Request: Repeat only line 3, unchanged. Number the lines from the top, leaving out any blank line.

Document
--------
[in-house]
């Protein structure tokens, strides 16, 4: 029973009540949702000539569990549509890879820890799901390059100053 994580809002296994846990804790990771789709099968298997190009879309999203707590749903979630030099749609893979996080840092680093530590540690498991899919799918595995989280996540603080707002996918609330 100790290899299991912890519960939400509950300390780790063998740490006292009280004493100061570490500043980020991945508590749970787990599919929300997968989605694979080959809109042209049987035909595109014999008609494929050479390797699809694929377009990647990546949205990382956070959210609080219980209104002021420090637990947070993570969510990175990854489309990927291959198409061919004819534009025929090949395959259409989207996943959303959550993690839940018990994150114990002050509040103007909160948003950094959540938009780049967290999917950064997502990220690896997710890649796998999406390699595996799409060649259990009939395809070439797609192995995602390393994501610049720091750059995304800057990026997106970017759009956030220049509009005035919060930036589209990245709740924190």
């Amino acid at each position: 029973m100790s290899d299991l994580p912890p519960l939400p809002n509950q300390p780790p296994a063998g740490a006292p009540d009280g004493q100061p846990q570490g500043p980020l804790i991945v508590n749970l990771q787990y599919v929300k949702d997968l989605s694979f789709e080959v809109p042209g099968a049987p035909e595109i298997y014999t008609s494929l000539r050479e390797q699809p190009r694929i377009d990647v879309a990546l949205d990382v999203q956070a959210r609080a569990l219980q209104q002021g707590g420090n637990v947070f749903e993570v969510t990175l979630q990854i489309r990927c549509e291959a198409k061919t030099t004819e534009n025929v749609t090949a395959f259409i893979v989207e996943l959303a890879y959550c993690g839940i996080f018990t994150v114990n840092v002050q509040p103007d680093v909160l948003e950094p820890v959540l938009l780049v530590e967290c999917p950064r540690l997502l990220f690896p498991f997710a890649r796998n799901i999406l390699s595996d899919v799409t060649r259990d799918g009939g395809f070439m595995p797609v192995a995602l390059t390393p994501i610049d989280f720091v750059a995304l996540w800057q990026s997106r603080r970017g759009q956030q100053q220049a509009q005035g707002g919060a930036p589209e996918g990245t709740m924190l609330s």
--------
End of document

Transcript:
């Amino acid at each position: 029973m100790s290899d299991l994580p912890p519960l939400p809002n509950q300390p780790p296994a063998g740490a006292p009540d009280g004493q100061p846990q570490g500043p980020l804790i991945v508590n749970l990771q787990y599919v929300k949702d997968l989605s694979f789709e080959v809109p042209g099968a049987p035909e595109i298997y014999t008609s494929l000539r050479e390797q699809p190009r694929i377009d990647v879309a990546l949205d990382v999203q956070a959210r609080a569990l219980q209104q002021g707590g420090n637990v947070f749903e993570v969510t990175l979630q990854i489309r990927c549509e291959a198409k061919t030099t004819e534009n025929v749609t090949a395959f259409i893979v989207e996943l959303a890879y959550c993690g839940i996080f018990t994150v114990n840092v002050q509040p103007d680093v909160l948003e950094p820890v959540l938009l780049v530590e967290c999917p950064r540690l997502l990220f690896p498991f997710a890649r796998n799901i999406l390699s595996d899919v799409t060649r259990d799918g009939g395809f070439m595995p797609v192995a995602l390059t390393p994501i610049d989280f720091v750059a995304l996540w800057q990026s997106r603080r970017g759009q956030q100053q220049a509009q005035g707002g919060a930036p589209e996918g990245t709740m924190l609330s």